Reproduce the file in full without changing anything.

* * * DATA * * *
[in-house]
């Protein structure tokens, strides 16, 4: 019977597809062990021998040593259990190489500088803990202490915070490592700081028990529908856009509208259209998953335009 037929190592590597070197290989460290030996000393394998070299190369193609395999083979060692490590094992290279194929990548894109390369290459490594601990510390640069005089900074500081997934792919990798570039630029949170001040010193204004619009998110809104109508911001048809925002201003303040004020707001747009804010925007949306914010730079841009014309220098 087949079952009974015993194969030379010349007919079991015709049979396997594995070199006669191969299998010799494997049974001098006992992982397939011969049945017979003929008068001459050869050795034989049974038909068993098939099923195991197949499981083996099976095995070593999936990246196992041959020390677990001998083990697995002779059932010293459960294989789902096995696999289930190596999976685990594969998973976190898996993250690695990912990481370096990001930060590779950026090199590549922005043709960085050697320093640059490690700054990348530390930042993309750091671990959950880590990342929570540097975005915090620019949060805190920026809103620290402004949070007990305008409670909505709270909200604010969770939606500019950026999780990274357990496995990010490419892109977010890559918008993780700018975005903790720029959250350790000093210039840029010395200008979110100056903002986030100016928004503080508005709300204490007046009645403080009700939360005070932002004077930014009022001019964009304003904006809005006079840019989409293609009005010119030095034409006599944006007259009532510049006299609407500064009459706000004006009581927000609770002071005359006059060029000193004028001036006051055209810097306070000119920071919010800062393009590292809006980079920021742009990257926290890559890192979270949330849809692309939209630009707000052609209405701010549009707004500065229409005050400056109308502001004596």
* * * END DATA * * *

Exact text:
[in-house]
């Protein structure tokens, strides 16, 4: 019977597809062990021998040593259990190489500088803990202490915070490592700081028990529908856009509208259209998953335009 037929190592590597070197290989460290030996000393394998070299190369193609395999083979060692490590094992290279194929990548894109390369290459490594601990510390640069005089900074500081997934792919990798570039630029949170001040010193204004619009998110809104109508911001048809925002201003303040004020707001747009804010925007949306914010730079841009014309220098 087949079952009974015993194969030379010349007919079991015709049979396997594995070199006669191969299998010799494997049974001098006992992982397939011969049945017979003929008068001459050869050795034989049974038909068993098939099923195991197949499981083996099976095995070593999936990246196992041959020390677990001998083990697995002779059932010293459960294989789902096995696999289930190596999976685990594969998973976190898996993250690695990912990481370096990001930060590779950026090199590549922005043709960085050697320093640059490690700054990348530390930042993309750091671990959950880590990342929570540097975005915090620019949060805190920026809103620290402004949070007990305008409670909505709270909200604010969770939606500019950026999780990274357990496995990010490419892109977010890559918008993780700018975005903790720029959250350790000093210039840029010395200008979110100056903002986030100016928004503080508005709300204490007046009645403080009700939360005070932002004077930014009022001019964009304003904006809005006079840019989409293609009005010119030095034409006599944006007259009532510049006299609407500064009459706000004006009581927000609770002071005359006059060029000193004028001036006051055209810097306070000119920071919010800062393009590292809006980079920021742009990257926290890559890192979270949330849809692309939209630009707000052609209405701010549009707004500065229409005050400056109308502001004596």